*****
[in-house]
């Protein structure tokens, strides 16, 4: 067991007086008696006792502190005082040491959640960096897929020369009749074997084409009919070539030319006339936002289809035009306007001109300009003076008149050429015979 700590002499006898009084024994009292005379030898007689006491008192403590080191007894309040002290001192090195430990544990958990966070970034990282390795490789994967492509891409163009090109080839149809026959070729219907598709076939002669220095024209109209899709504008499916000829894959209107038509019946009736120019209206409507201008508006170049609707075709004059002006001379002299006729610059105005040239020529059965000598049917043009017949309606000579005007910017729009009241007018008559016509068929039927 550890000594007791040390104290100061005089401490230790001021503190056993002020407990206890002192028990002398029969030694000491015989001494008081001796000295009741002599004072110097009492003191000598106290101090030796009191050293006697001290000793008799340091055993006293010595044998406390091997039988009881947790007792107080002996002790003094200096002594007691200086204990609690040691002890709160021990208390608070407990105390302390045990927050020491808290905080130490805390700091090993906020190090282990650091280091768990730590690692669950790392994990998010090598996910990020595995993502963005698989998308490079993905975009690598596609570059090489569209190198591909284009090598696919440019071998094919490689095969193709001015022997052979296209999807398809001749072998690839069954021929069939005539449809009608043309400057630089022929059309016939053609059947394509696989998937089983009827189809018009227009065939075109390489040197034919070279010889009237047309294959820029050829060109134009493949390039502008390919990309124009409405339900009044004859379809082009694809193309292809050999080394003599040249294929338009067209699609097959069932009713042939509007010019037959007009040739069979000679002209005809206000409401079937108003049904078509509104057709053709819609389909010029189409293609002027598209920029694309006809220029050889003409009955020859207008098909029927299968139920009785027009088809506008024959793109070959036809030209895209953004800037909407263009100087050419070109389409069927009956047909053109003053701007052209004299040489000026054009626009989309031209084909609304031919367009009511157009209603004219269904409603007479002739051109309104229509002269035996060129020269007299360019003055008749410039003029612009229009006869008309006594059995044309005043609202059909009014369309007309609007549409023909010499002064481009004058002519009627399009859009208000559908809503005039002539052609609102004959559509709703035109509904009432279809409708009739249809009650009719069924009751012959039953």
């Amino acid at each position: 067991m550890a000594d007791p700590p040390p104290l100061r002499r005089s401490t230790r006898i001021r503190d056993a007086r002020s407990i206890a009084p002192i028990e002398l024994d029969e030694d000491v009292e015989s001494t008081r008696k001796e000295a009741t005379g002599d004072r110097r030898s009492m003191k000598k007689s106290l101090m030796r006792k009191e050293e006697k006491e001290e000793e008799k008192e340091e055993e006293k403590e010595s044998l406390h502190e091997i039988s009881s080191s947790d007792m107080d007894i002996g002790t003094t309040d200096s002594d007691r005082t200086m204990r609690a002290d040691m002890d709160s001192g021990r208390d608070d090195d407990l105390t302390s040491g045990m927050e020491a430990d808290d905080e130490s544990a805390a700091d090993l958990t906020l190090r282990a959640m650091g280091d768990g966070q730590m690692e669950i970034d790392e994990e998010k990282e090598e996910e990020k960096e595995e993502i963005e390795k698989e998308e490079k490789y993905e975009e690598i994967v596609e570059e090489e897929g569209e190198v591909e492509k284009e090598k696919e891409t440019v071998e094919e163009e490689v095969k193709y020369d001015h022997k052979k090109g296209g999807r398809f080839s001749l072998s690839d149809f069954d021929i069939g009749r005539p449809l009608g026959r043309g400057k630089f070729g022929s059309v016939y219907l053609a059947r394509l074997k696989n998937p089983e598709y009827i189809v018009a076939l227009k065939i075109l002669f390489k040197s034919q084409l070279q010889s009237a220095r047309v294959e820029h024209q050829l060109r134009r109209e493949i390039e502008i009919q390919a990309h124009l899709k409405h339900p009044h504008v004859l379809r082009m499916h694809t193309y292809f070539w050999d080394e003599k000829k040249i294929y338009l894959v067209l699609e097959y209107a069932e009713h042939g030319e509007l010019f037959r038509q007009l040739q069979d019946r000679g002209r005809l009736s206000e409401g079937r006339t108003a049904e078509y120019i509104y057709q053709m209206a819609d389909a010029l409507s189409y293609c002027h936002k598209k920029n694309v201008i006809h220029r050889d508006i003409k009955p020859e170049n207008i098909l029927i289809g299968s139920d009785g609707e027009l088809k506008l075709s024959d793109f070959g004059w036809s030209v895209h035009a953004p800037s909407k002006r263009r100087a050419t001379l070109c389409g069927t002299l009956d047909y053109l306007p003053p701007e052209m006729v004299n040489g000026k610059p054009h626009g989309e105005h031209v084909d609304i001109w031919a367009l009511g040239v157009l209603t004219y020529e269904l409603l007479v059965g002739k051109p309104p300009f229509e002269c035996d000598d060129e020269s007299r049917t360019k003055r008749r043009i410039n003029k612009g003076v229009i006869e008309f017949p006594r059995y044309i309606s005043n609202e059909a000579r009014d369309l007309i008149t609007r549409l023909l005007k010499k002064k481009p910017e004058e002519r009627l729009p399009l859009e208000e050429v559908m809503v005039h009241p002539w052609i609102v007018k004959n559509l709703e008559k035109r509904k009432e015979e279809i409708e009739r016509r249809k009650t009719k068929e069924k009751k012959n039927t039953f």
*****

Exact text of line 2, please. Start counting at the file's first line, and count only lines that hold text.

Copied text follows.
């Protein structure tokens, strides 16, 4: 067991007086008696006792502190005082040491959640960096897929020369009749074997084409009919070539030319006339936002289809035009306007001109300009003076008149050429015979 700590002499006898009084024994009292005379030898007689006491008192403590080191007894309040002290001192090195430990544990958990966070970034990282390795490789994967492509891409163009090109080839149809026959070729219907598709076939002669220095024209109209899709504008499916000829894959209107038509019946009736120019209206409507201008508006170049609707075709004059002006001379002299006729610059105005040239020529059965000598049917043009017949309606000579005007910017729009009241007018008559016509068929039927 550890000594007791040390104290100061005089401490230790001021503190056993002020407990206890002192028990002398029969030694000491015989001494008081001796000295009741002599004072110097009492003191000598106290101090030796009191050293006697001290000793008799340091055993006293010595044998406390091997039988009881947790007792107080002996002790003094200096002594007691200086204990609690040691002890709160021990208390608070407990105390302390045990927050020491808290905080130490805390700091090993906020190090282990650091280091768990730590690692669950790392994990998010090598996910990020595995993502963005698989998308490079993905975009690598596609570059090489569209190198591909284009090598696919440019071998094919490689095969193709001015022997052979296209999807398809001749072998690839069954021929069939005539449809009608043309400057630089022929059309016939053609059947394509696989998937089983009827189809018009227009065939075109390489040197034919070279010889009237047309294959820029050829060109134009493949390039502008390919990309124009409405339900009044004859379809082009694809193309292809050999080394003599040249294929338009067209699609097959069932009713042939509007010019037959007009040739069979000679002209005809206000409401079937108003049904078509509104057709053709819609389909010029189409293609002027598209920029694309006809220029050889003409009955020859207008098909029927299968139920009785027009088809506008024959793109070959036809030209895209953004800037909407263009100087050419070109389409069927009956047909053109003053701007052209004299040489000026054009626009989309031209084909609304031919367009009511157009209603004219269904409603007479002739051109309104229509002269035996060129020269007299360019003055008749410039003029612009229009006869008309006594059995044309005043609202059909009014369309007309609007549409023909010499002064481009004058002519009627399009859009208000559908809503005039002539052609609102004959559509709703035109509904009432279809409708009739249809009650009719069924009751012959039953």